I contend he’s pointing at an opportunity to reflect and acknowledge when you don’t know something. Acknowledge when it is helpful to see yourself as powerful and able and responsible to affect change and when it is unhelpful. Acknowledge when it might be more true if not completely true that you have power to do great things and the ability to see when maybe your pride is spinning a tale that says you alone accomplished, say, some grand acquisition of a new business. I assume he’s pointing to and finding great wisdom in the in-between “great person” theory and Tolstoyan irrelevance and ambiguity.
March and Weil’s chapter on War and Peace and the themes relating to leadership and the class ends with conversation starters. In my undergrad I learned to call these “opening questions.” I’ll share some of them straight from the book with mine in italics.
Leaders are less important to the course of history than the are to our acceptance of it. They are inventions, but essential ones.
Near the end of the account of the engagement at Shöngraben, Tolstoy reports Prince Andrei’s feelings: “He felt distressed and sad. It was all so strange, so unlike what he had expected.” — What distressed Andrei? Why was he sad, rather than angry? What are we to conclude about history from Tolstoy’s interpretation of the events at Shöngraben? How does Tolstoy use the engagement to elaborate his ideas in later parts of the novel? What are the implications for leadership?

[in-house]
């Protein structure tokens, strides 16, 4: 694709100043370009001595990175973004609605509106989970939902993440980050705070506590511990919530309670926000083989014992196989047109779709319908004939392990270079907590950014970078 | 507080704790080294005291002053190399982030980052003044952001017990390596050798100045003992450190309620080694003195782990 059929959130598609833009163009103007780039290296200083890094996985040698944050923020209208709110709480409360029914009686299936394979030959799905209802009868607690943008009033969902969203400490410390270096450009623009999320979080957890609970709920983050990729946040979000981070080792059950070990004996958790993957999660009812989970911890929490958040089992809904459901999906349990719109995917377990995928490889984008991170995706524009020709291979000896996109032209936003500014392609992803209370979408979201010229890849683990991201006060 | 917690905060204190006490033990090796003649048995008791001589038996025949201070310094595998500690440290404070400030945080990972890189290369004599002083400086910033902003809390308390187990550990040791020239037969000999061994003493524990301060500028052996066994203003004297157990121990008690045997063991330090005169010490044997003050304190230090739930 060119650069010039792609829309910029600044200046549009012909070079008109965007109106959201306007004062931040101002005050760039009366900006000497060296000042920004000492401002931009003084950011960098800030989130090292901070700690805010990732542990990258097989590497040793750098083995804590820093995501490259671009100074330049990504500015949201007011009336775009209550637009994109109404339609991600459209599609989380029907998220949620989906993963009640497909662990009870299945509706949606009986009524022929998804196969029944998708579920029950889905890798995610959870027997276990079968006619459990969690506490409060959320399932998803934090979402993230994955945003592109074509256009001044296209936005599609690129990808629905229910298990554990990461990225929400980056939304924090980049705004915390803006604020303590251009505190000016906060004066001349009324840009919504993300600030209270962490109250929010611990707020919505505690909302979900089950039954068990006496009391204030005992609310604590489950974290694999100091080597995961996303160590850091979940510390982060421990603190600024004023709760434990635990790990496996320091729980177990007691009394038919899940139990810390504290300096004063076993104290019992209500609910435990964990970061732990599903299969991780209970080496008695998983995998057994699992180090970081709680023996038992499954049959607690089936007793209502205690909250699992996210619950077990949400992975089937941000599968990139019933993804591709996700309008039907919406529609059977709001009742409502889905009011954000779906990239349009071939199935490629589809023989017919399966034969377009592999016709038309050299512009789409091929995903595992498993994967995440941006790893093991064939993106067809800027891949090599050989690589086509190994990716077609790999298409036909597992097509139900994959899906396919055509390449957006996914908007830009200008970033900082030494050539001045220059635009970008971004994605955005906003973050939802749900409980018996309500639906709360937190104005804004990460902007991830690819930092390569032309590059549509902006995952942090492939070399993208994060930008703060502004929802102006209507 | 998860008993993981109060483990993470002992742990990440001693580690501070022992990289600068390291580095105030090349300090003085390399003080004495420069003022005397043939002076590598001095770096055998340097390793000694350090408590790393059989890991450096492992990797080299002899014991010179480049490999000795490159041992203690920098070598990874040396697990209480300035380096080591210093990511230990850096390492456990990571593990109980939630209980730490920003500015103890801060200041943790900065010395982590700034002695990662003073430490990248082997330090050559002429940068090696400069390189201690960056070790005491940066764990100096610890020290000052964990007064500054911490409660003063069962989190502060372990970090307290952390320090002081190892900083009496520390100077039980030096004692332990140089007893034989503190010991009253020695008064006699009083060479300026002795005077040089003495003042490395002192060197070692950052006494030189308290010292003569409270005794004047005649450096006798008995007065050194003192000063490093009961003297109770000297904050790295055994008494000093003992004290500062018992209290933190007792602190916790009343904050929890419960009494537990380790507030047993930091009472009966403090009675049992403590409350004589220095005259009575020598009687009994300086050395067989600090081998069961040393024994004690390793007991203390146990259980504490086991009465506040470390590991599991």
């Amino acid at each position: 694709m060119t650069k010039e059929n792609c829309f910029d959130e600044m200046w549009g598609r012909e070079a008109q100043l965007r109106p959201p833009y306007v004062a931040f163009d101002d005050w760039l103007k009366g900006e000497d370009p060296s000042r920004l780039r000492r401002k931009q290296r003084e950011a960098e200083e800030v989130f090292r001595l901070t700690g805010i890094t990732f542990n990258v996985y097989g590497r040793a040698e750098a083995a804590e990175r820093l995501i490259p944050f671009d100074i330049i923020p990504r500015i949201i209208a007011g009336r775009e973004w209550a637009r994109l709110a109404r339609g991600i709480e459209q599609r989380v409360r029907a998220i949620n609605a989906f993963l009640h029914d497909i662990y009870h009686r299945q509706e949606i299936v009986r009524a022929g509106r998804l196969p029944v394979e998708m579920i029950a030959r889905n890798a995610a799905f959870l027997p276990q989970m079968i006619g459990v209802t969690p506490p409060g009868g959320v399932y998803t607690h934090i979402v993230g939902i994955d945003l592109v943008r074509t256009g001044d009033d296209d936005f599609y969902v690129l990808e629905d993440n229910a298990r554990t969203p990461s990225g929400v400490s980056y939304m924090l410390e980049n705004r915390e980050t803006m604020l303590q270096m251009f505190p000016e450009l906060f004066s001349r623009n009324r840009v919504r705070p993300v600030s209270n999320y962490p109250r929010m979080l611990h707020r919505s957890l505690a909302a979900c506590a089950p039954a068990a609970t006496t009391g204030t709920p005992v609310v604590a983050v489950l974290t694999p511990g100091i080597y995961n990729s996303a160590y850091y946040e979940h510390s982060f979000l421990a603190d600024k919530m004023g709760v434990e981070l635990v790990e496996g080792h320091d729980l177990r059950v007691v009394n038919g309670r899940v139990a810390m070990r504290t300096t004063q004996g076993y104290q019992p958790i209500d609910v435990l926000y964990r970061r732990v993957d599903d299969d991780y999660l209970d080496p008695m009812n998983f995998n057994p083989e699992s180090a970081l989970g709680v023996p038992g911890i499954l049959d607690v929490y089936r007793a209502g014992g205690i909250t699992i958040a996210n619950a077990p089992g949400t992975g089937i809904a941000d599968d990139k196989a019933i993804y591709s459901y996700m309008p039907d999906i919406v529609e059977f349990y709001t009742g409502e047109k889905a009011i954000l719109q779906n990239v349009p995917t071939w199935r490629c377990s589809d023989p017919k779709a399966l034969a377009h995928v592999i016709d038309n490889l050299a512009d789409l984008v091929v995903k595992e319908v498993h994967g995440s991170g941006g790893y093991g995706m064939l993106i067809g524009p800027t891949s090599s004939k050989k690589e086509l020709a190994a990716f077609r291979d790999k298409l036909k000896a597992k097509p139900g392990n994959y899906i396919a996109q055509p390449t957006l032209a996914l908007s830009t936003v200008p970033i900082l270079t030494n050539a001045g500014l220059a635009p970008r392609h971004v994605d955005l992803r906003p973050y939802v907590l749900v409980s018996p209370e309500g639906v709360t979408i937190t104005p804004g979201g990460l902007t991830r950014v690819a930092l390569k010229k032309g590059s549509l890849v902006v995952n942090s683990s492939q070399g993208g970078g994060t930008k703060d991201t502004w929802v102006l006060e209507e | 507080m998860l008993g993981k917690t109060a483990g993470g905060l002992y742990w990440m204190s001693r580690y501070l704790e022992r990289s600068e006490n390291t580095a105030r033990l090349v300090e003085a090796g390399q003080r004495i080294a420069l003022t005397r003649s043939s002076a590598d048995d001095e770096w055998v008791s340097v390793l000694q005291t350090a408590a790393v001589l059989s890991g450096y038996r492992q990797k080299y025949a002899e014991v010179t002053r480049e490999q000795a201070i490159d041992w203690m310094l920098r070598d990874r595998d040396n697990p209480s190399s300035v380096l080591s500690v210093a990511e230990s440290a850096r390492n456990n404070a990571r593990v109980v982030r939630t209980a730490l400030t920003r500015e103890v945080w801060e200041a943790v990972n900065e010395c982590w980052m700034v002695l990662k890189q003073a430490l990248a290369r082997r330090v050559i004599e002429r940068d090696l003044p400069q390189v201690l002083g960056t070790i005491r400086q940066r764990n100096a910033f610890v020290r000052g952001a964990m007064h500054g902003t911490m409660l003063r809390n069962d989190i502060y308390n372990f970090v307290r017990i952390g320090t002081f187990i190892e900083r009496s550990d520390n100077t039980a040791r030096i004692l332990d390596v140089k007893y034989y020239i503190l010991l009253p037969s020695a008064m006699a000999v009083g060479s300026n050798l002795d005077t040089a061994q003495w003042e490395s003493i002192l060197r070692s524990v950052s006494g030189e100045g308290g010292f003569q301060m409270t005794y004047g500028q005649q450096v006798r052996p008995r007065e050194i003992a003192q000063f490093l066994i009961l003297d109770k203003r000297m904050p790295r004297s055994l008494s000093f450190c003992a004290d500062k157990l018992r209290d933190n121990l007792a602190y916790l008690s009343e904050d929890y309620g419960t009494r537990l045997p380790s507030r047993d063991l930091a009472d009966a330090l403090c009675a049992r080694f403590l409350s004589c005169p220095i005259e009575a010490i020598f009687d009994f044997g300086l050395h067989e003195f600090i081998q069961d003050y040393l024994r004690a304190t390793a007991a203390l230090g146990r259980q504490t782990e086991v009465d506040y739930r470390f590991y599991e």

The opening scene of War and Peace takes us into the elegant and elaborate world of Petersburg and Moscow society typified by the salons of Anna Pavlovna and Helene Bezukhov. Tolstoy returns to the splendor, frivolity, falsity, indolence, and vanity of such scenes repeatedly in the novel. — Why? What is the point? How are we to react?
Assume Tolstoy is writing about your leadership story like he does Generals Kutuzov and Bonaparte. Which general would he see your story similar to? What would Tolstoy say about how you came to “power”? What would Tolstoy say your “power” is? Do you agree with him or disagree?
Think back on an accomplishment or two in your recent past. How might you explain the causality of the accomplishment? How might Tolstoy?
To what extent, if any, is Pierre a leader? Platon Karataev?
On Leadership by James G March